Say goodbye to "slide to unlock." At today's press conference, Apple introduced the new iPhone 5S with a biometric lock it claims will revolutionize mobile security. Here's how it works, and what it means for you.
Tricks of the Trade
There are two major technological schools when it comes to fingerprint authentication—electro-optical and capacitance. EO scanners work a lot like a traditional scanner does: they use bright lights to illuminate the peaks and valleys of the print and a CCD device to capture a black and white image—white areas are peaks, dark areas are valleys. A computer algorithm then compares the pattern of light-dark intersections, known as minutiae (ie where two ridges meet or a ridge splits), in this image to one already on file for the individual. If enough intersections match, the identity is considered verified and access is granted. The Victorinox Presentation Master we reviewed a few years back used this system, however it is not the one used by Apple.
The new iPhone 5S uses the more sensitive capacitance method. Instead of bouncing light off the print to generate a binary representation, this method relies on an array of minuscule capaciative cells, each less than a finger ridge wide. These cells consist of two conductor plates separated by an insulating layer.
Put your finger on the capaciative scanner and the ridges will cause some plates to come into contact, thereby closing a circuit and generating current, while the cells under the ridges on your fingers remain separate. The system then interprets the voltages generated by each cell to determine which one is under a ridge and which is under a valley. By combining this data the scanner can generate an overall image of the print, much as an EO scanner would, but with a much higher degree of fidelity. Another advantage is that capacitance scanners require an actual fingerprint shape to work, not just a light-dark pattern, which makes them harder to spoof.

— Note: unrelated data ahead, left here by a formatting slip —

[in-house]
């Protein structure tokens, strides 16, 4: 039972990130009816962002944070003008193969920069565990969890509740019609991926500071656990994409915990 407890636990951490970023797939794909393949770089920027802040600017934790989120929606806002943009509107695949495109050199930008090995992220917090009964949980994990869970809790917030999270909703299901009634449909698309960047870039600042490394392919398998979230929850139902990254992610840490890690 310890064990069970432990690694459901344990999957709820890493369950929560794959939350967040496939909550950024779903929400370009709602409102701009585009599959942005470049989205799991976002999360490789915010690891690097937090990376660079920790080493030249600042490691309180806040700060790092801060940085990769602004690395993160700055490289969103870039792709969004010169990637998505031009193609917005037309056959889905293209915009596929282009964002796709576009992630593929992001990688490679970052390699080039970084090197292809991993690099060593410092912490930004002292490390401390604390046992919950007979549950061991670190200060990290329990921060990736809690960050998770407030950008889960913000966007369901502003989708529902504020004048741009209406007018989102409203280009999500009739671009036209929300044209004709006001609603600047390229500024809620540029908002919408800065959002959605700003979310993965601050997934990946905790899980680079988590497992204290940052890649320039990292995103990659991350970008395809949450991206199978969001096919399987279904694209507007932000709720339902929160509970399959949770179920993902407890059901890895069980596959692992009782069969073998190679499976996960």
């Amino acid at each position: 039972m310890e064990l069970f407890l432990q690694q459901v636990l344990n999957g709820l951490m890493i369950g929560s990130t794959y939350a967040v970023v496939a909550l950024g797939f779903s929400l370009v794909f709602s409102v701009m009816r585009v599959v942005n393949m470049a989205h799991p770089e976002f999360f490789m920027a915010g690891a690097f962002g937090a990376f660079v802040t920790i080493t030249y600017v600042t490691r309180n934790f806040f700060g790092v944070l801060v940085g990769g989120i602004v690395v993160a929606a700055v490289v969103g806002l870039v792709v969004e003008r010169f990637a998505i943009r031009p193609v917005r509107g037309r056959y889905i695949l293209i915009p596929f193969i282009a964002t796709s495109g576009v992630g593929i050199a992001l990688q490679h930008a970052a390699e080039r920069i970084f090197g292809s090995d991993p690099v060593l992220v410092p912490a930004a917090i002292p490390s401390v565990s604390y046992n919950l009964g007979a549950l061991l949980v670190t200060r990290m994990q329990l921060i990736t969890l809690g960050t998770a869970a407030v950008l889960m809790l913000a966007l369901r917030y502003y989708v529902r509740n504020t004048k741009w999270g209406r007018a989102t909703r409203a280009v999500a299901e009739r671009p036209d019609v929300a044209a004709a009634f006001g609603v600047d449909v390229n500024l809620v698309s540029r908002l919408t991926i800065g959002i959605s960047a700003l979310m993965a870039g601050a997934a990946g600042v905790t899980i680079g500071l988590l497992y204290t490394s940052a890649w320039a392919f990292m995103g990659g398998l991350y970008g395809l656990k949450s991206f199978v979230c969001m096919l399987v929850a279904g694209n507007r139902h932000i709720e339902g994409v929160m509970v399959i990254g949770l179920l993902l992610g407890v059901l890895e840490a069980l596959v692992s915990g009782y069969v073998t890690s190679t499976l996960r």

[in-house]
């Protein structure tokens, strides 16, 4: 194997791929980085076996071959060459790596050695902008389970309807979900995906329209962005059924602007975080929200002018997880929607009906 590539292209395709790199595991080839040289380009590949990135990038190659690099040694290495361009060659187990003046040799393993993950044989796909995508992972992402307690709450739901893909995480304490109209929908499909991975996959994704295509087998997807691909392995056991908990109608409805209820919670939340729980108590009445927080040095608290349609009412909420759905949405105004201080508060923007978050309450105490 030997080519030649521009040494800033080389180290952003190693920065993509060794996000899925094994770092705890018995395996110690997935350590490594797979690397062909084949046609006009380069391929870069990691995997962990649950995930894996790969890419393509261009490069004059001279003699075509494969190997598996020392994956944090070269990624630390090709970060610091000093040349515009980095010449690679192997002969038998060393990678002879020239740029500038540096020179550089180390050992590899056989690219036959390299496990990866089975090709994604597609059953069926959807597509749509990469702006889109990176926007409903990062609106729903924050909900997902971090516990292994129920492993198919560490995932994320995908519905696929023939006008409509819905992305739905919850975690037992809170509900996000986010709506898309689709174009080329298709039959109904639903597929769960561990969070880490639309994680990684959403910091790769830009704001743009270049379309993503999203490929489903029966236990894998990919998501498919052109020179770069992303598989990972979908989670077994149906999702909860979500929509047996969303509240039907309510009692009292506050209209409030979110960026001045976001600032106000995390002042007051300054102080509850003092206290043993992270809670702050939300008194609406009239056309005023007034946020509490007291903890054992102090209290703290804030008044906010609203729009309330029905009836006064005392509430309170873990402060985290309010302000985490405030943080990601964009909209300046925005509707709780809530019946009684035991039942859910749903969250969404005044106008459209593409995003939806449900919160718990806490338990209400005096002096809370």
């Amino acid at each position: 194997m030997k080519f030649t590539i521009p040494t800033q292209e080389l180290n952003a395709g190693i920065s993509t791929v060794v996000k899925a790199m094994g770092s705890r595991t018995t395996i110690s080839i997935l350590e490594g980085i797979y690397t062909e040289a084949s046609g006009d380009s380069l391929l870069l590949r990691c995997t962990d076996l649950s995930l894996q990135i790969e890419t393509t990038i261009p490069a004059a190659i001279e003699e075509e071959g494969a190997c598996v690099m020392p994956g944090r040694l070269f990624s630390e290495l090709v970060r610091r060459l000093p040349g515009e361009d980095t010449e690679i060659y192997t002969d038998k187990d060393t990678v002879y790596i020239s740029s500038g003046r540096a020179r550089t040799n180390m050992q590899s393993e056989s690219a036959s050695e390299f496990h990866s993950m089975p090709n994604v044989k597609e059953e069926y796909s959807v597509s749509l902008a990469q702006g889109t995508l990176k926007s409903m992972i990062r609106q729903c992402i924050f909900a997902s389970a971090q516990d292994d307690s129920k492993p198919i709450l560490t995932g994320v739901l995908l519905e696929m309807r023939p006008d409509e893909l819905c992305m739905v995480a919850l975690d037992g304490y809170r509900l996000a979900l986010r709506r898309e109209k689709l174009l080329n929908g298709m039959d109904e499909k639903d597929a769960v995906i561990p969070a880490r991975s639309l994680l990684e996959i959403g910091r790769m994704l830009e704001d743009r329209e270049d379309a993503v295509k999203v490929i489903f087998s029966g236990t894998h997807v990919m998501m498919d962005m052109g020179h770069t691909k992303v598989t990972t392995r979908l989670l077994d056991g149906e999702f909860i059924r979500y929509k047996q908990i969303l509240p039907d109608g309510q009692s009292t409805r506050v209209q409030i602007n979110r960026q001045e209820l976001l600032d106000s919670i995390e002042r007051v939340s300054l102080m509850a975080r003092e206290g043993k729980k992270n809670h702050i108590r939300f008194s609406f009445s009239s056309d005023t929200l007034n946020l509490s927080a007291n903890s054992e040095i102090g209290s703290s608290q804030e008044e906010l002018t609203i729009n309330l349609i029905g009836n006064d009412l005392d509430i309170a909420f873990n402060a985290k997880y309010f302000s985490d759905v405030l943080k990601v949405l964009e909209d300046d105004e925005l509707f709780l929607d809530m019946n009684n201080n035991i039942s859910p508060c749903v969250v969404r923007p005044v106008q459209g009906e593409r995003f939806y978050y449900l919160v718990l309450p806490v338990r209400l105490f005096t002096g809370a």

What This Means to You
As you could see during the announcement relies on a simple downward swipe is all it seems to take to input your biometric data and gain access to your pocket computer. Of course, this demo was done in a highly-controlled environment, there's no way of telling what it will do with dirty fingers or what will happen after your kids use the phone as a peanut butter scoop, but as long as it works better than Siri—that is, at all—this feature could prove as transcendent a mobile technology as touch screens are.
Think about it, you'd never again have to smear up your display typing in pass codes or swipes. Not only does that improve your video quality, it eliminates the chances of a thief guessing your code by the greasy blotches or watching you input it before taking the device. To spoof a capacitance scanner, the thief would have to also get a print sample from you, jury-rig a fake fingerprint on a mold-able but non-deforming medium, and scan that instead. And since most stolen iPhones are destined for distant lands than decryption stations, it's easier to just steal that iPhone 4 from the guy next to you. Don't feel bad, the march of technology always treads upon the shoulders of late adopters.
As for your fingerprint data itself, Apple says that it's stored securely on the hardware itself—as opposed to on Apple's servers—which should help assuage some fears from anyone worried about the NSA, or identity thieves, trying to get at their biometric data. How secure that ends up being remains to be seen, but the security the fingerprint scanner itself offers seems like an upgrade of massive proportions. [Bioelectronix - How Stuff Works - Patently Apple - Wiki - Onin]